Construction projects wreak havoc on everyone’s lives. Residents become sleep deprived when the jackhammers wake them each morning, and commuters stress about detours adding minutes to their daily travel. But local business owners may suffer the most harm, as merchants on Manhattan’s Upper East Side near the Second Avenue subway construction and West Los Angeles storeowners coping with the new light-rail extension cutting through town can attest. Noise and dust drives away customers and businesses lose millions as a result.
When a year-long, $5.5 million repaving project threatened Cleveland’s now-thriving Collinwood neighborhood near Lake Erie, one civic group came up with a solution. Northeast Shores, a community development corporation, asked 225 artists to beautify the half-mile under construction with 52 community art projects. Funded by a relatively modest $118,000 grant, the initiative helped keep all 33 participating merchants in business.
“It’s pretty typical in Cleveland that a streetscape project results in business loss,” Brian Friedman, executive director at Northeast Shores, tells the blog Springboard Exchange. “People decide not to come thanks to the orange barrels.”
Ravaged by the decline of the city’s manufacturing industry and the onset of another recession, vacancies used to dominate Cleveland’s central thoroughfare, Waterloo Road, and more stores were boarded up than occupied. By 2013, however, a new generation of small businesses was reviving the neighborhood, but infrastructure improvements needed to catch up.
To create a distraction amidst the chaos, Northeast Shores drew inspiration from a similar arts project in Saint Paul, Minn. The development agency offered small monthly grants, made available on a first-come, first-serve basis. Storeowners instantly crowded outside their offices, clamoring to get in.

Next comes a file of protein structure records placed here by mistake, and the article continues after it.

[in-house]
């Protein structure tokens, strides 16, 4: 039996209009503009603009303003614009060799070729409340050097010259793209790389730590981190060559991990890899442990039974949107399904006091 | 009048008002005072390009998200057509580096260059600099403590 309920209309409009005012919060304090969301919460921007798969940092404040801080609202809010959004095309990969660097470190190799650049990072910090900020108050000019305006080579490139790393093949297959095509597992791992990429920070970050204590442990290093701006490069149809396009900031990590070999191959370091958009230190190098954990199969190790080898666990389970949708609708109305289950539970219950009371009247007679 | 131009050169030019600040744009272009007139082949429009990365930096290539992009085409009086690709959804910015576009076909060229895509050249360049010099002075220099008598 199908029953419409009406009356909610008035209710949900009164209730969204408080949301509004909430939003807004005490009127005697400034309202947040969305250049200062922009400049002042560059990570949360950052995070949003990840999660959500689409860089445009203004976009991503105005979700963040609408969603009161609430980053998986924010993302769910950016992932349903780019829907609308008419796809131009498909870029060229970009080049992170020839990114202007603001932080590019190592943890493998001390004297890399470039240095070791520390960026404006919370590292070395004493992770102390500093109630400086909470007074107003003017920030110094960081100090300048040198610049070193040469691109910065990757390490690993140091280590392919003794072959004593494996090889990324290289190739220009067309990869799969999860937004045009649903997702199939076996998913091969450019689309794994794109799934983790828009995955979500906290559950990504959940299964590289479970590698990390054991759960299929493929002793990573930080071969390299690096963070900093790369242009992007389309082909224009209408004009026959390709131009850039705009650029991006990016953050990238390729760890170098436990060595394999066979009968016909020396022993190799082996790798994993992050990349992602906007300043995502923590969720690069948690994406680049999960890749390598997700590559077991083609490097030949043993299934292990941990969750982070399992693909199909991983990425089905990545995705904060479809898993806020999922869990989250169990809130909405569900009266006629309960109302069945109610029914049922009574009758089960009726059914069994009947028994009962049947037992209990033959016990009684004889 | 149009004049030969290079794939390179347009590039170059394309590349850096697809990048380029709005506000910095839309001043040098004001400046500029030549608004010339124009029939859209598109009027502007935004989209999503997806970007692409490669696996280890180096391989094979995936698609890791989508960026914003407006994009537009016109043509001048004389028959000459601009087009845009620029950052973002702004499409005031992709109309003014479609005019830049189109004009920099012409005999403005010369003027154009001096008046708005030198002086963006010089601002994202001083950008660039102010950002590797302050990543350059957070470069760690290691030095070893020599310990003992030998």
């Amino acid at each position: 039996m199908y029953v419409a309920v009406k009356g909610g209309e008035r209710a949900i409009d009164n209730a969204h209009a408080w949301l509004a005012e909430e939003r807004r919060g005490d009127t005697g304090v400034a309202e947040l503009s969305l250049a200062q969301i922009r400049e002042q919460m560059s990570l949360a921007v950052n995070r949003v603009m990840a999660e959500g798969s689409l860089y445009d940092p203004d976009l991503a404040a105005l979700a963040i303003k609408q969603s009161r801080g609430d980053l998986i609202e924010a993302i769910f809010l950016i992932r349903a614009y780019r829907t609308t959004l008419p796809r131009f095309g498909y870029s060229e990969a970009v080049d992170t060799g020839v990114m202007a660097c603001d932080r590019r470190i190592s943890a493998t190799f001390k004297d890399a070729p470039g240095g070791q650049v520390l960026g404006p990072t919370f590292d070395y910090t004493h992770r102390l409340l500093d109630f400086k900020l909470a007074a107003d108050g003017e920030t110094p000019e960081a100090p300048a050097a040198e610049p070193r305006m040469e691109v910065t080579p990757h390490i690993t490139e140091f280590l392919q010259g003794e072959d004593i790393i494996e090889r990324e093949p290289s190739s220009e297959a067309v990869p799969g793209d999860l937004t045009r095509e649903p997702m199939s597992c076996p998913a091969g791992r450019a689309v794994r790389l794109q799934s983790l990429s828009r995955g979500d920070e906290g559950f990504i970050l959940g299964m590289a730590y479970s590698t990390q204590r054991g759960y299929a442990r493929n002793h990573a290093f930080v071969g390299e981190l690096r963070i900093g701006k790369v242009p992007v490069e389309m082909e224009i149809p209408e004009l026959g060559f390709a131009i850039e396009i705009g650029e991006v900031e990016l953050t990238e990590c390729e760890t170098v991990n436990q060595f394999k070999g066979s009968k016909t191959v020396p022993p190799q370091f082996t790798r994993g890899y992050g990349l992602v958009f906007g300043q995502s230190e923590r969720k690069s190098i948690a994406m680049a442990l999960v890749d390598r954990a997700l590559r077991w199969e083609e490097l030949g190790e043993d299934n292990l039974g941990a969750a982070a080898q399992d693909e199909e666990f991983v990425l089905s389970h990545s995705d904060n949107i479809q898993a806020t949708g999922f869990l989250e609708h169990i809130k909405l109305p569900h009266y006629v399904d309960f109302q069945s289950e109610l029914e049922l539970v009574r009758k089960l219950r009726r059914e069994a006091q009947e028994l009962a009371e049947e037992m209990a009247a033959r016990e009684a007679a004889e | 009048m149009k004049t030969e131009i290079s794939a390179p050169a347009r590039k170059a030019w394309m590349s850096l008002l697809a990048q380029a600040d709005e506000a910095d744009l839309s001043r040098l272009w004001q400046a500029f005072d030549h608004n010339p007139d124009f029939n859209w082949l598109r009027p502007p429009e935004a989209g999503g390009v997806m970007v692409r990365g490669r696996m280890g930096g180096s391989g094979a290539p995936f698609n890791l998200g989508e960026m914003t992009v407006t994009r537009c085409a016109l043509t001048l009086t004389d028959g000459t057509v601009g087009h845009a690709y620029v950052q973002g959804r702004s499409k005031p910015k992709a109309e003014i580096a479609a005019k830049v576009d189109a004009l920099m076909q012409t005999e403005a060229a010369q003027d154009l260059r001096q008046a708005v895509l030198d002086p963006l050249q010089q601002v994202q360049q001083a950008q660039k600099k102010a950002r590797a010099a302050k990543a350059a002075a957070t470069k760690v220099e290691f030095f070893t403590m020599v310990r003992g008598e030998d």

“We were a little distressed by the number of merchants who were literally waiting for us to open so they could shove paper at us seconds apart from each other, to make sure they could be included,” Friedman recalls. “We didn’t think it was a good community-building moment for us to have merchants sitting in front of our office at 5 o’clock in the morning, arguing with each other about who got there first.”
With a streamlined application process, projects soon got underway. Mac’s Lock Shop, for instance, helped sculptor Ali Lukacsy put up luggage locks stamped with individual messages (Locks of Love) on fences. Storefronts and open spaces filled with crafts.
Not only were beautiful surprises scattered throughout 10 city blocks, but the venture also helped to solidify lasting partnerships and sparked community involvement from artists who could’ve hunkered down in their studios until the streets were clean. Creative businesses — art galleries, performance spaces, fabric stores and design agencies — proliferated, and now, Waterloo Road is considered the city’s hotbed of arts and entertainment.
That strong civic fabric will be vital as Cleveland shifts its image from Rust Belt holdover (derided as “The Mistake on the Lake”) to an attractive destination for Millennials (with a new nickname of “The Comeback City”). “I want Waterloo to be a mini Austin or Nashville,” Cindy Barber, co-owner of Beachland Ballroom, a longstanding live music venue on Waterloo Road, tells the Cleveland Plain-Dealer. “We have to dream big to expand what we’ve been doing here to get people to Waterloo.”
The artwork gets visitors to stop and look. From there, closing the deal should be the easy part.